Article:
The Land Rover Range Rover is known for being the flagship vehicle of the Land Rover group, a full-size SUV that is larger than the original Land Rover and with far more of an eye towards luxury. The Range Rover, now in production for over 40 years, has become so distinguished that it is now not just a model, but a brand unto itself.
In 1951, Land Rover began to consider the idea of a vehicle larger than the existing Land Rover off-road vehicle. However, circumstances prevented Land Rover from fully acting on this idea for years, until finally a prototype for what would become the Range Rover was built in 1967. After a couple of years of experimentation, the first generation of Range Rovers hit the market in 1970. This generation proved quite popular and durable, and lasted for over 25 years. The second generation of Range Rover appeared in 1994, with more equipment and updated engines. This was followed up eight years later with the third generation of Range Rover which lasted from 2002 until 2012, with 2013 seeing a new Range Rover being made available to consumers.
The 2013 Land Rover Range Rover lives up to the Range Rover name. What that means is strong off-road functionality, a powerful engine an upscale interior and a smooth ride. It also means a high price tag and questionable reliability.
There is only one model of 2013 Range Rover, but you can get it with a 5.0-liter, Supercharged, V-8 engine linked to an eight-speed, shiftable automatic, as opposed to the base 5.0-liter V-8 without the supercharger. The 2013 all-wheel drive Land Rover Range Rover seats five and gets 14/20 mpg city/highway.
This Range Rover not only works with the unibody platform as opposed to some permutation of the ladder box chassis, but the platform is all-aluminum instead of steel, meaning a more lightweight body and more performance form the engine, in addition to better fuel economy than previous models and easier handling.
This all-new Range Rover has fresh, more modern exterior styling, with a softer, more aerodynamic, more streamlined look. The adaptive Terrain Response system is more comprehensive than ever, and the retuned suspension helps ensure a smooth ride even when taking corners at higher speeds. The interior has plenty of comfort features and an overall luxurious look and feel, including extra leg room for the rear passengers.
Despite the fact that current Range Rovers are luxury vehicles with upscale exteriors and interiors, the original Range Rover that first appeared in 1970 was not at all designed to be a luxury vehicle. The Range Rover was designed with a body on frame chassis, similar to the existing Land Rovers but distinct from later Land Rover models which would make use of a unibody construction. The unibody construction would be used on the third generation Range Rovers. The original Range Rover featured a 3.5-liter, V-8 engine which produced 155 horsepower, but over the years other engines were made available, including a 3.9-liter, V-8 that generated 182 horsepower, a 4.2-liter V-8 that offered 200 horsepower and a 2.5-liter, TurboDiesel engine. When this generation of Range Rover began to overlap with the next one, which started production in 1994, this Range Rover took on the name "Range Rover Classic." The first Range Rovers were available as five-door or five-door SUVs.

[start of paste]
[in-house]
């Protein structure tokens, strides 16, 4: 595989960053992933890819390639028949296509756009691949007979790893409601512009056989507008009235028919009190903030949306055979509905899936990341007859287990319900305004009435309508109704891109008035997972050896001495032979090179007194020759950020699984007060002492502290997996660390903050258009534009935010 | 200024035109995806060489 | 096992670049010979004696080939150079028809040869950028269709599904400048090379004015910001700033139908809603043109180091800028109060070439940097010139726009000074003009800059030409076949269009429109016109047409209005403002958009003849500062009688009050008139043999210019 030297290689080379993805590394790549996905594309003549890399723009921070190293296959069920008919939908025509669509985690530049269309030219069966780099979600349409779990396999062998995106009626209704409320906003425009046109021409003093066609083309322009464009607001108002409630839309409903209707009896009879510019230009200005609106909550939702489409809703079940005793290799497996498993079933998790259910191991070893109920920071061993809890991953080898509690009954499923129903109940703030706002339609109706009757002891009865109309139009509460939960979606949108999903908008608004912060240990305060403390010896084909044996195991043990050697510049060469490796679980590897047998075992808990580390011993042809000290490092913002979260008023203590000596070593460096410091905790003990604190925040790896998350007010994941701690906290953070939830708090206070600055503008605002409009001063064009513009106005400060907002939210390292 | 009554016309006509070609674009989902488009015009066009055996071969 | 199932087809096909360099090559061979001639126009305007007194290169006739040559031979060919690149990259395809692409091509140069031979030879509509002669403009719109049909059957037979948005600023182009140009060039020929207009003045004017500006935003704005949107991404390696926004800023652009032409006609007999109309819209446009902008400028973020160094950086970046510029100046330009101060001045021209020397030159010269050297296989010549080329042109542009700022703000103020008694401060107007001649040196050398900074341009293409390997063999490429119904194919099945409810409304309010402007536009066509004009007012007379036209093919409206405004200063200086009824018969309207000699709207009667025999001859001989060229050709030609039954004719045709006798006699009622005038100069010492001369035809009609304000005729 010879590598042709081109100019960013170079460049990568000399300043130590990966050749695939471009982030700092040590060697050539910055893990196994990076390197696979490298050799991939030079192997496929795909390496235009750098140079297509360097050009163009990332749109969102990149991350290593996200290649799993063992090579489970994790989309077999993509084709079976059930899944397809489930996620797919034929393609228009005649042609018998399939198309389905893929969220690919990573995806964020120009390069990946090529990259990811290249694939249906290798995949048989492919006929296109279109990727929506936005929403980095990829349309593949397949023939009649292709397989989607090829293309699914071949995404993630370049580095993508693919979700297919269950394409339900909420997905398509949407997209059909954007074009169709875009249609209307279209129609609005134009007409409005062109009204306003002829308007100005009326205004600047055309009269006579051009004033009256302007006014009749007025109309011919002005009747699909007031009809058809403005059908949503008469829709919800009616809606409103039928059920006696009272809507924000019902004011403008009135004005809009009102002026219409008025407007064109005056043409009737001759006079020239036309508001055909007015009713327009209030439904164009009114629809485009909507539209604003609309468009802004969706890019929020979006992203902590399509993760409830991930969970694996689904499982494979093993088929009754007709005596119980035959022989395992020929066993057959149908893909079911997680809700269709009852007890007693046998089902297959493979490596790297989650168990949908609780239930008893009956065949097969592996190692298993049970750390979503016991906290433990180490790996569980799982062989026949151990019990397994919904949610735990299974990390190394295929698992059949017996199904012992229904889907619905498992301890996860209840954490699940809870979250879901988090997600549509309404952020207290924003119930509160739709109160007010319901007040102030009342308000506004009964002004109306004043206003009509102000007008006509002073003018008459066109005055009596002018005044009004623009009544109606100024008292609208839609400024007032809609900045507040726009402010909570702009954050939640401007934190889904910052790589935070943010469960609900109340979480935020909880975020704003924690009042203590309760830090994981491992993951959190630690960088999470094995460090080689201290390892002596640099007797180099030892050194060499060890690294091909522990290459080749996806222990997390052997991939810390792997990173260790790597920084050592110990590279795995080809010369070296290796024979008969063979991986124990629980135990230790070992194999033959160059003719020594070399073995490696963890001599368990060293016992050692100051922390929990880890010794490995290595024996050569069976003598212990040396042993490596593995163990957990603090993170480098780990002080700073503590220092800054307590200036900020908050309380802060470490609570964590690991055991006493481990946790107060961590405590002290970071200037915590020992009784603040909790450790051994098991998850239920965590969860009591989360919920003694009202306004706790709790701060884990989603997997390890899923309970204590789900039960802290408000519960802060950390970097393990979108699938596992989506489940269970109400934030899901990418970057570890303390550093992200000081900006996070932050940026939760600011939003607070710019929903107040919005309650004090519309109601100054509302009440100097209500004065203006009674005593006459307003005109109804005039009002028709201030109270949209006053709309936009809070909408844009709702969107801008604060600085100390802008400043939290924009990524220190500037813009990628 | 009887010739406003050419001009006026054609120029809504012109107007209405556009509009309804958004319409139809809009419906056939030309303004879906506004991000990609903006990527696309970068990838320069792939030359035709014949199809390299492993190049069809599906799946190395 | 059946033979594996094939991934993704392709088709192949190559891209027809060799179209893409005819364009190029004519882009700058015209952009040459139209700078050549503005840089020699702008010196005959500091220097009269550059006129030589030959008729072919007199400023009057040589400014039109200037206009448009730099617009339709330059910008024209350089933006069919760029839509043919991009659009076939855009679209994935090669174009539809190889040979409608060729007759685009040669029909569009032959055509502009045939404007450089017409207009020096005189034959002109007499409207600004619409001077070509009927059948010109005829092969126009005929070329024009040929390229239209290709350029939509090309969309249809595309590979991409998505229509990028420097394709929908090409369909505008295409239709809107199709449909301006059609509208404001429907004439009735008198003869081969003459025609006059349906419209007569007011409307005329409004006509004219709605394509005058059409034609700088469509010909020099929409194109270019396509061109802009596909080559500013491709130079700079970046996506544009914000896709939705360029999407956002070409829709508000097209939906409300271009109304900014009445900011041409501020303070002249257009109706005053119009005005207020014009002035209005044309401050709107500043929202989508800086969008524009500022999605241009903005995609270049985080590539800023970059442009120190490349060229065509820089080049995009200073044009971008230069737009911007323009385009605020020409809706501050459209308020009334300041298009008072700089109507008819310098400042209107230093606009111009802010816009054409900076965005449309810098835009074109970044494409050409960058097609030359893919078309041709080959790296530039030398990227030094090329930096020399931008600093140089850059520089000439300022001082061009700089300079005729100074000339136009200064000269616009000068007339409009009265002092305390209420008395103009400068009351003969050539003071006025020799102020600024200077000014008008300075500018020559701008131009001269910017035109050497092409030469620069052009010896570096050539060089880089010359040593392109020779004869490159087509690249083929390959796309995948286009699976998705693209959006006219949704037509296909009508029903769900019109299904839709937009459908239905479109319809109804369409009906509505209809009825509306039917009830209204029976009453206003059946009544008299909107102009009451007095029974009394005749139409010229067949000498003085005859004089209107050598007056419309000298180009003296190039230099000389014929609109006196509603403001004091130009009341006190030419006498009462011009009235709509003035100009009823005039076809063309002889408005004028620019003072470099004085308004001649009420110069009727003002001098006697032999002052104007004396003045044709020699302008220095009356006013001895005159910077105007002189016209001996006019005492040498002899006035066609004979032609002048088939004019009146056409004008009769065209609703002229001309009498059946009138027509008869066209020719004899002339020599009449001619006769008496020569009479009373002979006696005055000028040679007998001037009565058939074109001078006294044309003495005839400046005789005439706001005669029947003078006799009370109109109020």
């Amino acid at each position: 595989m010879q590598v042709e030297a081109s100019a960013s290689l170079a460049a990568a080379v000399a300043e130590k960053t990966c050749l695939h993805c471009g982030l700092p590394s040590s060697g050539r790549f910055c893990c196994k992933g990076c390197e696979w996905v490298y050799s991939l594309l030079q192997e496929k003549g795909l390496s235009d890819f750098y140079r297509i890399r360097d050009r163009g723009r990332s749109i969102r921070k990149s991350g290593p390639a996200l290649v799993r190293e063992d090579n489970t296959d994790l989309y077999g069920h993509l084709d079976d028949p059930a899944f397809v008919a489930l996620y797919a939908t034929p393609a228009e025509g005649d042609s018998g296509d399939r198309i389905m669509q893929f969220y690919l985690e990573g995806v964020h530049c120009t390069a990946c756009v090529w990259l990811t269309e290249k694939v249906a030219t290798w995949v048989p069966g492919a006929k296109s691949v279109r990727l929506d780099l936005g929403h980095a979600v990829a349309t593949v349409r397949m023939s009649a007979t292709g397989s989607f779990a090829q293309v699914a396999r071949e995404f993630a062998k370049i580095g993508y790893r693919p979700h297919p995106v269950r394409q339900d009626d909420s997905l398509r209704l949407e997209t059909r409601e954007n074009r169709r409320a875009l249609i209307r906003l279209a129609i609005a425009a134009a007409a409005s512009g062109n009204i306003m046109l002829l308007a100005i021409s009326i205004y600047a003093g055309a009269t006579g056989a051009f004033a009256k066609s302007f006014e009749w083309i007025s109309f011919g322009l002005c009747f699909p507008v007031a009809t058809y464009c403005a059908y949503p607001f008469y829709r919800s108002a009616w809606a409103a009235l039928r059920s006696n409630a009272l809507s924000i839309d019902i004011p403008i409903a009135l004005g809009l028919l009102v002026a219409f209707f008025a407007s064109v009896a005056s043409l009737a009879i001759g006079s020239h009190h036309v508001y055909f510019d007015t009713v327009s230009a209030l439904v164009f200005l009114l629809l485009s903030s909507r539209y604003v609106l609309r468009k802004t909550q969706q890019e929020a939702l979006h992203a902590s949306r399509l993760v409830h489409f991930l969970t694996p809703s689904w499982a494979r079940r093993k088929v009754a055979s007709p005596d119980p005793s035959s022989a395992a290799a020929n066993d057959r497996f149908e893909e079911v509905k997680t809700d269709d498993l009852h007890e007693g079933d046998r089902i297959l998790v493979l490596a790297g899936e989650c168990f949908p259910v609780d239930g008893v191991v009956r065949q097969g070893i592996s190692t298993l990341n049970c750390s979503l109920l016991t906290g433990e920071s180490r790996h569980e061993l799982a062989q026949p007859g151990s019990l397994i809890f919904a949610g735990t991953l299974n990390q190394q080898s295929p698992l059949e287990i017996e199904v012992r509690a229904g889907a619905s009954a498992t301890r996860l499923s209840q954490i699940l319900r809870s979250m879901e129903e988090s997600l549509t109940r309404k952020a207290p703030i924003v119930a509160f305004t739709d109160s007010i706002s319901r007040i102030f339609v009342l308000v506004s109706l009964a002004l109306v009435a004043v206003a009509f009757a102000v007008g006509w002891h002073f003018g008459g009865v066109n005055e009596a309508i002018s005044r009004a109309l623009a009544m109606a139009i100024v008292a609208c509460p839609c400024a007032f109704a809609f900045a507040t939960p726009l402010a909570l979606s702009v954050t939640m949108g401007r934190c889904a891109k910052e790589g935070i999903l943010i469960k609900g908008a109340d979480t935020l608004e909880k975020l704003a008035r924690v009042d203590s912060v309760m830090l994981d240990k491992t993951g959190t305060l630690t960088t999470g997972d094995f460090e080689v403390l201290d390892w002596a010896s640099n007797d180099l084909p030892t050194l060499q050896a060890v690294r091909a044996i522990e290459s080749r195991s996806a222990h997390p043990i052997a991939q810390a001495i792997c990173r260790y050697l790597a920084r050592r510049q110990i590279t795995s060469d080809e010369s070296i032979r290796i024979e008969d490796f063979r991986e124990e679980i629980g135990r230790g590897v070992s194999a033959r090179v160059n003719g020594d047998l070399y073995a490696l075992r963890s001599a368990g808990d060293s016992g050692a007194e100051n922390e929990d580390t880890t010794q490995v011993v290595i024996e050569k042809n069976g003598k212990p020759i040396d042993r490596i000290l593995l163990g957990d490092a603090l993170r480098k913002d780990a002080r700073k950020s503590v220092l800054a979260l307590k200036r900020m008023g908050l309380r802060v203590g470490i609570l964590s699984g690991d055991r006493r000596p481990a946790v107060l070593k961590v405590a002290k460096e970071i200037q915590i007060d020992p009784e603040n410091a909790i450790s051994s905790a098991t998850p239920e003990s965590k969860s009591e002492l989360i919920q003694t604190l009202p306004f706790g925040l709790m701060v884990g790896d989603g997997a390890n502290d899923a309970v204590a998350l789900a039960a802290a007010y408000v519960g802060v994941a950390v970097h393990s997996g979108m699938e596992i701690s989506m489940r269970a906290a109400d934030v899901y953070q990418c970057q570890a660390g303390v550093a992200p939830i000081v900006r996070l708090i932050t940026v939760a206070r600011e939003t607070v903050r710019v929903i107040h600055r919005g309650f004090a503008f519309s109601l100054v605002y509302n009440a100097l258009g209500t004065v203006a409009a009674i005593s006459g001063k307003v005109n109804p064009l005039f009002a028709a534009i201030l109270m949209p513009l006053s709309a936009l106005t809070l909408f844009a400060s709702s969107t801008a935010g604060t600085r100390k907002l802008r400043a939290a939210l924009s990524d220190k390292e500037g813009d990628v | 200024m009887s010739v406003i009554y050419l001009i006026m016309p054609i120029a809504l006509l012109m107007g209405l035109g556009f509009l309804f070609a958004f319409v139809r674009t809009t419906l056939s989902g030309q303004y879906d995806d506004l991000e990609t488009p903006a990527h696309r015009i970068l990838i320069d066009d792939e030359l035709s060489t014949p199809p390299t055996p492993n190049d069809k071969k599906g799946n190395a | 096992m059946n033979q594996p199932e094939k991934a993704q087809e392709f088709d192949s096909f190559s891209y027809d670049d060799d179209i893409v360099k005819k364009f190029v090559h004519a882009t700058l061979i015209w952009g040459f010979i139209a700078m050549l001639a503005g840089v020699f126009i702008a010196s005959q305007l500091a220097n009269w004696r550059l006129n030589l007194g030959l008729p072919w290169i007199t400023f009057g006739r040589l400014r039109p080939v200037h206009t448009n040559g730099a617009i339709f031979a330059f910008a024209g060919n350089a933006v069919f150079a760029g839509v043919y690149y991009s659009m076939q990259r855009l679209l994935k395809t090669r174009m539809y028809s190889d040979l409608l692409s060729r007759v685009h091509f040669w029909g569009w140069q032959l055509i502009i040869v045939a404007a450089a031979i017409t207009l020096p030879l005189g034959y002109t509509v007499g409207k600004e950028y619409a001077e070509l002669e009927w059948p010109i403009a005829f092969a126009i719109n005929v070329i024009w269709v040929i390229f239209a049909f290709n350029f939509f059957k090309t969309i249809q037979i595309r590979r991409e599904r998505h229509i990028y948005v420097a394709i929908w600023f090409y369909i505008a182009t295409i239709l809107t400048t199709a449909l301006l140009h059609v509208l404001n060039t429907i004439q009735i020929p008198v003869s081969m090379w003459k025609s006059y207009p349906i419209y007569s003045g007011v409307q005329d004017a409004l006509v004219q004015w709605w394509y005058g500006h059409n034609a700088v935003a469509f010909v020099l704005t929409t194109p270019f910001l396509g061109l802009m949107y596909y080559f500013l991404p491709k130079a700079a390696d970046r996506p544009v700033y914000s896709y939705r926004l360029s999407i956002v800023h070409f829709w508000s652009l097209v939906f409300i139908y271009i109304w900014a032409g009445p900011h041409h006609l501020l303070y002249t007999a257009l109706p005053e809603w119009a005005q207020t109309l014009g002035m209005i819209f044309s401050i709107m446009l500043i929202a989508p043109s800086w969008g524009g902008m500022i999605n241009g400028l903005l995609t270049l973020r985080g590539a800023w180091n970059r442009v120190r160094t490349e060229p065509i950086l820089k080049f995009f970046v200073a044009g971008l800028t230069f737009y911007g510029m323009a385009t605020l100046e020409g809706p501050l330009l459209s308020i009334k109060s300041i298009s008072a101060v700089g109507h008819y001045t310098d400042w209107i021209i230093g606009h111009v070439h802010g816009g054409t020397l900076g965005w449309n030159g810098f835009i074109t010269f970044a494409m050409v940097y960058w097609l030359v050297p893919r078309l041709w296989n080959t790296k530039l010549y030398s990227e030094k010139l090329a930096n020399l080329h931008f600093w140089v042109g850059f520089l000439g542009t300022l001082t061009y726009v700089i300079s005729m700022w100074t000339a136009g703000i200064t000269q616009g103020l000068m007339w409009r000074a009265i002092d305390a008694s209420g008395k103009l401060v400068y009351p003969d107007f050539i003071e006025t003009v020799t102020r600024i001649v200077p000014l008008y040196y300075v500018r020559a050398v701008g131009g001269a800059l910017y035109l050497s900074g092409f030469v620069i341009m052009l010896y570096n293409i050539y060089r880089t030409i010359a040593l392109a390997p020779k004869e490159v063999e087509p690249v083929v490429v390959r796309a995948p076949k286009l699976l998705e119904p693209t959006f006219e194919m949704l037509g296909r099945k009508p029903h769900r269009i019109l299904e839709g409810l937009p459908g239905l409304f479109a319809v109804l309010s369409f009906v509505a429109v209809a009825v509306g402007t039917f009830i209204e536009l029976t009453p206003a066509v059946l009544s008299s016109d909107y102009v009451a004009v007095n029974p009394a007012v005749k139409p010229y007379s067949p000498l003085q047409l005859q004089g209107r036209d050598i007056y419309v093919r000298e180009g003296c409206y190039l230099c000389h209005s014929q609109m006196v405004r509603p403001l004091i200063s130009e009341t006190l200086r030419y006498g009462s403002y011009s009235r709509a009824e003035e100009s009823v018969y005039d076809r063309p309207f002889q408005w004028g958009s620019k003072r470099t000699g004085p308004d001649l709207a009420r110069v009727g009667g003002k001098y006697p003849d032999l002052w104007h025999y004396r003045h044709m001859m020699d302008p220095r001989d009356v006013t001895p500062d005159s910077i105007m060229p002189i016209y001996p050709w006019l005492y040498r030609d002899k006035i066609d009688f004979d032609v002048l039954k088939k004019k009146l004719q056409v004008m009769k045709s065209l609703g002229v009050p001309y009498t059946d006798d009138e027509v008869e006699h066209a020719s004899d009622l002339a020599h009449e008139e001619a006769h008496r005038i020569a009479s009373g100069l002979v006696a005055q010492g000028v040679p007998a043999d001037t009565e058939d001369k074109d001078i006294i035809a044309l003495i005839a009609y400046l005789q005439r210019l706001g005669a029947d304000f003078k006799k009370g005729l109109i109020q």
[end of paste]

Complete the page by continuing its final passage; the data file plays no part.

The second generation of Range Rover saw some updated engine options for this five-door SUV, including a 4.0-liter Power V-8, a 4.6-liter Power V-8, and a 2.5-liter TurboDiesel, six-cylinder. The second generation of Range Rover featured a four-speed automatic or five-speed manual transmission.
The next generation of Range Rover was developed under the auspices of now-owner BMW, which means this Range Rover was more easily scaled up with the inclusion of BMW systems and parts. The five-door Range Rover third generation came with a five-speed automatic, six-speed automatic or eight-speed automatic transmission and offered a variety of engines, including a 4.4-liter, BMW V-8; a 4.4-liter Jaguar V-8; a 4.2-liter, Supercharged V-8; a 5.0-liter, Supercharged V-8, and several TurboDiesel engines, a 2.9-liter six-cylinder TD, a 3.6-liter V-8 TD and a 4.4-liter V-8 TD. The standard 5.0-liter V-8 on late model Range Rovers provided a healthy 375 horsepower with 375 lb-ft of torque. This model had a maximum towing capacity of 7716 lbs. and a maximum payload of 1290 lbs., with a maximum cargo capacity of 74.1 cu. ft., 35.1 cu. ft. with all the seats in place.
Luxury features on a 2012 Range Rover included a 12-way power drive seat and 10 way power passenger seat with adjustable lumbar support and multi-level heating, along with power accessories, cruise control, and an array of modern entertainment options.